What makes an effective leader?
People that strategically channel their ego in a way that serves them better; that have learned to use their ego as fuel for real success.
Real success is the one based on a solid foundation that will consistently stand up to any storm. Even if we fail, we still believe in ourselves and our dreams, and we keep moving straight and forward.
Performance artist Marina Abramovic famously said: “Your ego can become an obstacle to your work. If you start believing in your greatness, it is the death of your creativity.”
I am not in agreement with that opinion, that we should not believe in our greatness. That’s not the problem.
Of course we must believe in our greatness, but we manage the ego.
Think Navy Seals. They know they are the best, right? And yet, they remain humble. Why? Because they place a high value on staying alive and achieving their mission. They embrace remaining humble so that they remain open to learning, adjusting, and growing.
For riders, this means being open so we are able to receive valuable feedback from our horses and the environment (this is the staying alive and achieving your mission part!).
Some riders struggle to step into becoming and owning the fact that they are Equestrian Rockstars. Even when all the credible evidence is there (after years of hard work and wins), they still shy away from the limelight and promoting themselves. (Is it promoting yourself in a negative way or inspiring others and building your business?)
Other riders, especially when they start having progress or racking up the wins, are easily unseated with cockiness and arrogance. Arrogance is a belief and attitude that we know it all already, so not only are we not open to learning, we’re so amazing, we don’t even have to apply ourselves or even fight that hard anymore!
Our strength does not come from knowing we are strong. Our strength comes from the reality check that we are both strong and imperfect human beings (vulnerable!). The top of one mountain is the bottom of the next! We are great only if we apply our greatness while rocking the skill of mitigating our weaknesses. Or as my husband loved to say, “Pray, but move your feet!”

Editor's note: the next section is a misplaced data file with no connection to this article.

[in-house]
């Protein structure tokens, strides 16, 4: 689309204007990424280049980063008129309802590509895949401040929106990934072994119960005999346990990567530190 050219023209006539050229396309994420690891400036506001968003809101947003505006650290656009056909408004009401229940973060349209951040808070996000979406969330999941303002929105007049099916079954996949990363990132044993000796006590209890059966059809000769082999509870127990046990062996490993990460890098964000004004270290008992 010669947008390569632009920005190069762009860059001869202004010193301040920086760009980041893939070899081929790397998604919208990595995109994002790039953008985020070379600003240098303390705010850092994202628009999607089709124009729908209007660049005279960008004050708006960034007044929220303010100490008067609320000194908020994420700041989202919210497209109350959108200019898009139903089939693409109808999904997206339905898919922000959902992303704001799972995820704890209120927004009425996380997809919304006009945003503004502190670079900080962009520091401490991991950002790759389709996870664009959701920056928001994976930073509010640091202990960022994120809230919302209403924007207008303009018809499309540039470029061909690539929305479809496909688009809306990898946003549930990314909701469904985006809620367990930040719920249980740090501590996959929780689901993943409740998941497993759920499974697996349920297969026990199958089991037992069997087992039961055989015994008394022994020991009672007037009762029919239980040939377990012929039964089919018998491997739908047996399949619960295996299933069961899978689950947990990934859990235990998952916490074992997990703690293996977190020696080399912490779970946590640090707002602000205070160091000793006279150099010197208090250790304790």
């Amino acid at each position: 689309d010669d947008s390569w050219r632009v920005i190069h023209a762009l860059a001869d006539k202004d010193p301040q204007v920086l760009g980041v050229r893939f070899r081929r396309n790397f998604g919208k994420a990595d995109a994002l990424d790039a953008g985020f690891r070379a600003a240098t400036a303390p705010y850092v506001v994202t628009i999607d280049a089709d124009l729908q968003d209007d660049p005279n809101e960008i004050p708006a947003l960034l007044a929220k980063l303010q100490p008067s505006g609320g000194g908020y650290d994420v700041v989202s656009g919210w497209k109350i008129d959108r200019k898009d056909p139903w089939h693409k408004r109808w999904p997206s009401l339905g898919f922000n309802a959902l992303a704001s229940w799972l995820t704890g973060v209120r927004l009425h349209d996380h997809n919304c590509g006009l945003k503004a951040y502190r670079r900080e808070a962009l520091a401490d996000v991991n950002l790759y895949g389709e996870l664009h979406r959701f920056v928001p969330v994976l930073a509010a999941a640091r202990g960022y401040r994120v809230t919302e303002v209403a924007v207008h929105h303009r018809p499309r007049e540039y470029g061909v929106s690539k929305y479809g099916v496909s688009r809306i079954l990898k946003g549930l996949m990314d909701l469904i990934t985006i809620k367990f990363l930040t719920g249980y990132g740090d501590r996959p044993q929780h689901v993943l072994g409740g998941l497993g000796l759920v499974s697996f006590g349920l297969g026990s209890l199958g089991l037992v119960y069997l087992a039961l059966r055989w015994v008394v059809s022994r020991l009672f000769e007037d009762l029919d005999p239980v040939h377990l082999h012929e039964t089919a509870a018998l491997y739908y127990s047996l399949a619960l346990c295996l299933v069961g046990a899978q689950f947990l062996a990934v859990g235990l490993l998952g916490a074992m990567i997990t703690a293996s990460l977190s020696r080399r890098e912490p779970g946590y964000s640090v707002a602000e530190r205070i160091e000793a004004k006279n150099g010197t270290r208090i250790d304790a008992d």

(Note: “Move your feet” is the part where we acknowledge we are still human.)
And what about the riders that are in the process of achieving wins in the near future, who are working hard but still struggling? If they can’t become humble, and then reframe and embrace the journey of the comeback trail, they will quit their dreams altogether or back down permanently to a level where they can win because their ego can’t tolerate what they perceive as losing or even ever looking bad.
These are all examples of toxic ego with the exception of the Navy Seals who execute their missions with what I call the “collected ego.” The collected ego is driven by the positive force of believing in your greatness, but it is then strategically managed by placing a higher value on humility and embracing the learning opportunity and growth from uncertainty that only comes from staying laser focused on executing every stride; while remaining aware and calculating the valuable feedback from our environment and adjusting with the right timing.
All that requires effort to consistently work on and apply the right mental skills and channel our inner warrior so we will fight for the outcome.
One tactic outperforms the others, can you guess which one that is?
“In a New York minute, everything can change.”—The Eagles
Are you a control freak?
Learn how to rein in and control the toxic ego.
It takes consistent practice, but the rewards are life-changing!
Wishing you all the strength, vulnerability, and adjustability to make a decision to …
Apply the effort …
To creatively engage in a new, winning approach to riding and your life!
Connect with resilience coach Nancy Dye at elitelifestyletransformations.com